The Cyberbullying Problem in English Schools

Schools in England Get a Red Mark for Cyberbullying

For many young people, social media is now ingrained into their daily routine. It’s the way they communicate with peers, a way to express themselves, but it’s also become a virtual playground where cyberbullying is very much a reality.

So much so that a recent study which interviewed 2,376 teachers of children aged 11-14 and 157 head teachers, has named and shamed England as the worst in the world for cyberbullying. The global education report by the Teaching and Learning International Survey revealed that 13.9% of headteachers reported that students had been subject to malicious comments online. These figures were substantially higher than other countries questioned.

The study also revealed that on a weekly basis, students, parents and guardians were posting hurtful information online about students. A further 27% received reports of unwanted electronic contact among students in their school – this is in contrast to the Organisation for Economic Co-operation (OECD) average of 3.4%.

The Fight Against Cyberbullying

Following on from the report, experts have warned that schools in England need to get to grips with cyberbullying and make tackling it a priority. It is no longer an option to ignore the signs of cyberbullying and sit and wait for it to go away – it won’t.

We know that some of the most popular social media channels are feeling the pressure to adapt their platforms to help support the rise in cyberbullying. Instagram has recently announced major updates to help tackle the problem. However, following this report and the results from similar studies, teachers and schools are in the spotlight and are being encouraged to support this issue to clamp down on cyberbullying for good.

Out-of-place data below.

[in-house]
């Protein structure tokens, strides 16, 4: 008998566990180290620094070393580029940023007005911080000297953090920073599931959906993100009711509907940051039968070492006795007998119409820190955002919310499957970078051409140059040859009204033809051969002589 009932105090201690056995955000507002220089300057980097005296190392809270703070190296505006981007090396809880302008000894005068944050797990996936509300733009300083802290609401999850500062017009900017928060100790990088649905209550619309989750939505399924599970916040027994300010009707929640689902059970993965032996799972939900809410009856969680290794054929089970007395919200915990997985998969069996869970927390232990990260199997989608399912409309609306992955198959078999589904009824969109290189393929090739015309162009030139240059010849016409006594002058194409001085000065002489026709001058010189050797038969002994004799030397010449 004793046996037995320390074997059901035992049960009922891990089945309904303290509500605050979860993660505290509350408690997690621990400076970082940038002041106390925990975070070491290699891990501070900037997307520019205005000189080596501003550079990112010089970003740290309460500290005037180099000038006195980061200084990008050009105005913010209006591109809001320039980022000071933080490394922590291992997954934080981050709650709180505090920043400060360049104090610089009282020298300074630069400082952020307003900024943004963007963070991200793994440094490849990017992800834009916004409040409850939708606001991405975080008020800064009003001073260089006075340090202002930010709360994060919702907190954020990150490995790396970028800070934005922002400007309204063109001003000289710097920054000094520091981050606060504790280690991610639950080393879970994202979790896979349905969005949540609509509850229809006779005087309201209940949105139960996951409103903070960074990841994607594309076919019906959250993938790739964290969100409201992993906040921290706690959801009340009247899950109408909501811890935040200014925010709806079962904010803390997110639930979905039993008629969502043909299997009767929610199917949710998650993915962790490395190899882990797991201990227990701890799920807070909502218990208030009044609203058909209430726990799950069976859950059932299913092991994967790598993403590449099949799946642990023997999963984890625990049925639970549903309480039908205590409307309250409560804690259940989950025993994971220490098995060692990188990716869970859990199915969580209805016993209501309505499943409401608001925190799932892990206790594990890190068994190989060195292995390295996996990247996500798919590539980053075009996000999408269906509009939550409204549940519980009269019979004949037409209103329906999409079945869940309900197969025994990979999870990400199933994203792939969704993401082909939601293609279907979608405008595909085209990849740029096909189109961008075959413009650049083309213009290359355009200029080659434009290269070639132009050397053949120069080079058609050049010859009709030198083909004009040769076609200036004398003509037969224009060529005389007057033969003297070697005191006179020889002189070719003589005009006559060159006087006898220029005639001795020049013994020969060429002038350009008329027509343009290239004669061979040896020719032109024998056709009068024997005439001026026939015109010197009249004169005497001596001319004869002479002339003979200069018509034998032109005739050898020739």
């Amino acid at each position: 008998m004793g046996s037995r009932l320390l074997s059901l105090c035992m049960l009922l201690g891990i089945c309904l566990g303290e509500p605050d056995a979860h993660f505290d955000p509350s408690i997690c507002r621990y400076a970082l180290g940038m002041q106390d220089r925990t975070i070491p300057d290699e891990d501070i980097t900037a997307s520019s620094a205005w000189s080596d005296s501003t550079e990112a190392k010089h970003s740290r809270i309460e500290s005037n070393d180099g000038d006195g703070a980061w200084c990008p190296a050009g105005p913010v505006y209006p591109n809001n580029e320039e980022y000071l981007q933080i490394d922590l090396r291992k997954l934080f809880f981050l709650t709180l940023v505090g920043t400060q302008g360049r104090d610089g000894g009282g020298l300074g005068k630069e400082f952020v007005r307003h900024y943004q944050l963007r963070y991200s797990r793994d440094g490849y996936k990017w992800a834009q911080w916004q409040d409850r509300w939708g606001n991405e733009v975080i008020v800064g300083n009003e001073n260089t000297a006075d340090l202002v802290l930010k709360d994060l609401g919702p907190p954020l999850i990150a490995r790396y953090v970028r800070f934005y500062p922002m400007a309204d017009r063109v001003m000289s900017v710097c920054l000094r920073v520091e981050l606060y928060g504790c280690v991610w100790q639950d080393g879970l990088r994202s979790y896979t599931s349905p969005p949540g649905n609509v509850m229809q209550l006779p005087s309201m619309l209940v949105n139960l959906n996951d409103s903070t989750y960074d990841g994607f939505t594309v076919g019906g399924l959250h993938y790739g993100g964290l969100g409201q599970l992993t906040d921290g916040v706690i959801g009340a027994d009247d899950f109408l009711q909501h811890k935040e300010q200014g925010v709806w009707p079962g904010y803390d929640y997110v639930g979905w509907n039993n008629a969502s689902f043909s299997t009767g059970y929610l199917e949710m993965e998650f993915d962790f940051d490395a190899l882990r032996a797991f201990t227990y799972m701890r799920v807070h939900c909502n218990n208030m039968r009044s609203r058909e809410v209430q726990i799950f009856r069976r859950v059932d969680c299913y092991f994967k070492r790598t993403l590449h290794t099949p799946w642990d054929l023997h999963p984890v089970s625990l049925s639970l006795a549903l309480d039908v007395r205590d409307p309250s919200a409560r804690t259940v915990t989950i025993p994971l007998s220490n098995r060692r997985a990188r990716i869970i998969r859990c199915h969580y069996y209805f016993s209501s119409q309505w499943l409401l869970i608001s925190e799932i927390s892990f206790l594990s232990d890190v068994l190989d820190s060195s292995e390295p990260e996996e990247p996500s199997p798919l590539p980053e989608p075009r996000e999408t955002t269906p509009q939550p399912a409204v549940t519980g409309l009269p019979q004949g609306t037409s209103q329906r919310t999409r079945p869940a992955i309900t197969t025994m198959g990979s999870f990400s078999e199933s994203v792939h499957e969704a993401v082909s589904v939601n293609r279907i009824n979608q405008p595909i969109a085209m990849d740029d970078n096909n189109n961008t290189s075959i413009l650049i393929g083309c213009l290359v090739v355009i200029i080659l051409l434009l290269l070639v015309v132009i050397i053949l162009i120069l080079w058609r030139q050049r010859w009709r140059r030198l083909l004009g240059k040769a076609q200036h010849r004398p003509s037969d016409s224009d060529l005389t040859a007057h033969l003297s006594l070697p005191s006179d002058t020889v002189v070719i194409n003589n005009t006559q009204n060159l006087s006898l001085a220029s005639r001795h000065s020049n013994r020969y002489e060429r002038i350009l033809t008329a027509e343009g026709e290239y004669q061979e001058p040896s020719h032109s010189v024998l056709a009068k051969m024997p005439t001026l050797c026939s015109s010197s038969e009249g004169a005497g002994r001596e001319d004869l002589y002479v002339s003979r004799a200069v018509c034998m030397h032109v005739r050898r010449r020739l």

So what can UK schools implement to radically improve things?

A cyberbullying protocol, like the one below, is a good first step:

Pause: Stop the cycle. Advise the young person not to retaliate or reply to the messages.

Evidence: Even though the victim may want to delete abusive phone messages, they are needed as evidence. Taking screenshots and printing web pages is also necessary.

Support: The victim will need support and reassurance from parents, the school counsellor, and teachers. Make sure know they know that there is support there for them and they did the right thing by alerting the school to the issues.

Report: Any abuse on social networking sites or by text message should be reported directly to to the social platforms and mobile phone networks.

Inform: Advise the victim on how to help prevent certain kinds of cyberbullying. This includes changing passwords, blocking access and reporting abuse to the social platforms directly.

Privacy: Many young people over share personal information on the Internet. Advise students to keep personal information private.

Investigation: Every cyberbullying claim needs to be investigated fully. Pupils guilty of cyberbullying should be asked to remove any abusive messages immediately and be dealt with in a manner that deters them and others from ever repeating the same mistake.

A process to deal with the after-effects of cyberbullying like the one above is useful, but getting to the root of the problem in our schools is critical.

A good first step is to help our young people to understand that online bullying is every bit as harmful as physical bullying – and that the consequences therfore, are just as severe.


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